Next up is a one-minute plank. Planks are a favorite of most yogis, and with good reason. They’re an efficient way to work your entire core, front and back, says Chrust. “Abs are fundamental for posture. If you’re hunching on a couch all day, you need core strength to lengthen out your spine.”
4. Cat Cow
After you’ve completed the one-minute plank, move directly into a tabletop position, with your knees on the ground directly in line with your hips, and your hands on the ground directly in line with your shoulders. Flow through one minute of cat cow to create space in your spine, chest and neck, three spaces that are compromised when sitting on a couch for too long, says Chrust.
Images: GIPHY; Maryjoy Caballero / Unsplash
As someone who gets 75% of her sanity from regular exercise, when I found out I was pregnant last February, I suddenly started thinking twice about lacing up my running sneakers. Would my regular four-mile runs hurt the baby or me? What about the yoga classes I went to three or four times a week?
While I was lucky enough to have an easy first trimester without any nausea or energy dips, I did have a little bit of spotting. That only made my anxiety about exercise worse, which made me want to exercise more… and so the cycle continued.
What I wish I’d had back then was an expert-approved guide to how much I could actually exercise while pregnant. And while you should always consult your doctor with any specific questions, here’s a roadmap to help you get started.
Is It Safe To Exercise While You’re Pregnant?
The answer to this, according to OB/GYN and sexual health advisor Angela Jones, is a resounding yes. “Exercise during pregnancy does a body good and a pregnancy even better,” she explains. “Exercise helps expectant moms feel better and it gives them more energy. Exercise also helps stave off certain medical conditions such as gestational diabetes or hypertensive disorders that may occur during pregnancy.”
Another major perk of exercising during pregnancy? An easier labor and delivery. “Exercise helps moms get ‘fit’ for labor,” Jones says. “Labor means work. A more fit body is able to perform better during the labor and delivery aspect of the pregnancy.”
But how much exercise should you be getting, exactly? “The American College of Obstetricians and Gynecologists recommends at least 150 minutes of moderate-intensity aerobic activity weekly,” Jones notes. “If you are active enough to raise your heart rate, break a sweat, and still speak in complete sentences, you’re probably hitting the mark.”
That said, some people do need to be more careful than others when it comes to exercising while pregnant. When my doctor investigated my particular spotting issue (which unfortunately continued until the 20-week mark), she said that while the baby was fine, the intensity of my exercise was probably causing irritation, which was what was leading to the spotting. She recommended shifting from running to walking and light yoga.
While my situation was mild, there are other more serious cases when exercise should be put on hold for a while. “In the case of certain types of heart or lung disease, cervical insufficiency (or if you have a cervical cerclage in place) or placenta previa, you should back off the exercise,” says Jones. “Other reasons could include hypertensive disorders such as preeclampsia, risks of preterm labor, or if your water has broken, or you’re anemic. These are all situations where exercise would not be recommended during pregnancy.”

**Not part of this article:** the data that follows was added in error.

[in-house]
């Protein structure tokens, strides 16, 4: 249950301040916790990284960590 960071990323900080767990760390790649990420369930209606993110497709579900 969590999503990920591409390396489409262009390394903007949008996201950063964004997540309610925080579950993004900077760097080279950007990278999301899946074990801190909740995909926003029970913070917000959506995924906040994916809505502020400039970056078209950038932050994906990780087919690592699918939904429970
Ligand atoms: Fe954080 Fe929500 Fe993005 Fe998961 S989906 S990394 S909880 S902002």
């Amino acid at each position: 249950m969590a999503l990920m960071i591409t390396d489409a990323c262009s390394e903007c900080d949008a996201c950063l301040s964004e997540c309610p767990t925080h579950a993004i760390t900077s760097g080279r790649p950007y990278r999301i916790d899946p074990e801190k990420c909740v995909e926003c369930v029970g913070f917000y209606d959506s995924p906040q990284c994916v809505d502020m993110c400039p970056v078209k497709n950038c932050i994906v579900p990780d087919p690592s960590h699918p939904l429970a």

Everyone’s situation is different, though, so the most important thing you can do is chat with your doctor to get exercise recommendations based on your specific pregnancy.
In most cases, working out while pregnant is totally fine. But not all workouts are created equal, especially because as your belly grows, some forms of exercise will just get uncomfortable. “Many women enjoy dancing, swimming, water aerobics, yoga, Pilates, biking, or walking,” says Jamie Hickey, a personal trainer and nutritionist. “Swimming is especially appealing, as it gives you the welcome buoyancy of floatability or the feeling of weightlessness. Try for a combination of cardio, strength, and flexibility exercises.”
And then there’s the “workout” that was recommended to me: walking. “Many experts recommend walking because it’s easy to vary the pace, add hills, and add distance,” says Hickey. “If you’re just starting, begin with a moderately brisk pace for a mile, three days a week. Add a couple of minutes every week, pick up the pace a bit, and eventually add hills to your route. Whether you’re a pro or a novice, go slowly for the first five minutes to warm up and use the last five minutes to cool down.”
There are also some moves that you should flat-out avoid while you’re pregnant, according to Hickey. These include bouncing, anything that requires you to lie flat on your back (after the first trimester), leaping, or sudden changes of direction. And if you’re a yogi like I am, avoid doing closed twists as they put a lot of pressure on the abdomen.
Long story short: For most people, exercise is a very good idea when you’re pregnant and comes with endless benefits. If you’re concerned, chat with your doctor so you can find the right pregnancy workout regimen for you.
Images: 4 PM production / Shutterstock.com
By now, most of us have probably tried at least a few home workouts. With gyms still closed in several states, the art of working out from the comfort of your own home is still essential. But can you still feel the burn with limited or no equipment? Incorporating plyometrics (aka plyos or jump training) can be an easy solution, but if you live in an apartment, that can also be a problem. Your neighbors probably won’t be too happy with you if it sounds like a herd of elephants is about to fall through their ceiling once a day.